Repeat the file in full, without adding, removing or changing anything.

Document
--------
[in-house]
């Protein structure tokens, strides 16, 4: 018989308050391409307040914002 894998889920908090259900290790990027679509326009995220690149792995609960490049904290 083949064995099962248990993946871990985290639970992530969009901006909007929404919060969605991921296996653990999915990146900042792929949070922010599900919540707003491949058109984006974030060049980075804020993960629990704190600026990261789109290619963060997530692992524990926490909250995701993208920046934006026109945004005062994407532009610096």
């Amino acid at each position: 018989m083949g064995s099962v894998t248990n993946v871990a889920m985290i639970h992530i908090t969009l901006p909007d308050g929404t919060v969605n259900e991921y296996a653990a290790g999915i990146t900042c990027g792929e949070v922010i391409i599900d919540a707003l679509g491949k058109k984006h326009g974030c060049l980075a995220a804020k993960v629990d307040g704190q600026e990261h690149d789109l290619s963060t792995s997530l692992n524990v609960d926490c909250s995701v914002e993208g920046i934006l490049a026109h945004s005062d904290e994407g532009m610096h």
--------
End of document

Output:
[in-house]
């Protein structure tokens, strides 16, 4: 018989308050391409307040914002 894998889920908090259900290790990027679509326009995220690149792995609960490049904290 083949064995099962248990993946871990985290639970992530969009901006909007929404919060969605991921296996653990999915990146900042792929949070922010599900919540707003491949058109984006974030060049980075804020993960629990704190600026990261789109290619963060997530692992524990926490909250995701993208920046934006026109945004005062994407532009610096």
């Amino acid at each position: 018989m083949g064995s099962v894998t248990n993946v871990a889920m985290i639970h992530i908090t969009l901006p909007d308050g929404t919060v969605n259900e991921y296996a653990a290790g999915i990146t900042c990027g792929e949070v922010i391409i599900d919540a707003l679509g491949k058109k984006h326009g974030c060049l980075a995220a804020k993960v629990d307040g704190q600026e990261h690149d789109l290619s963060t792995s997530l692992n524990v609960d926490c909250s995701v914002e993208g920046i934006l490049a026109h945004s005062d904290e994407g532009m610096h």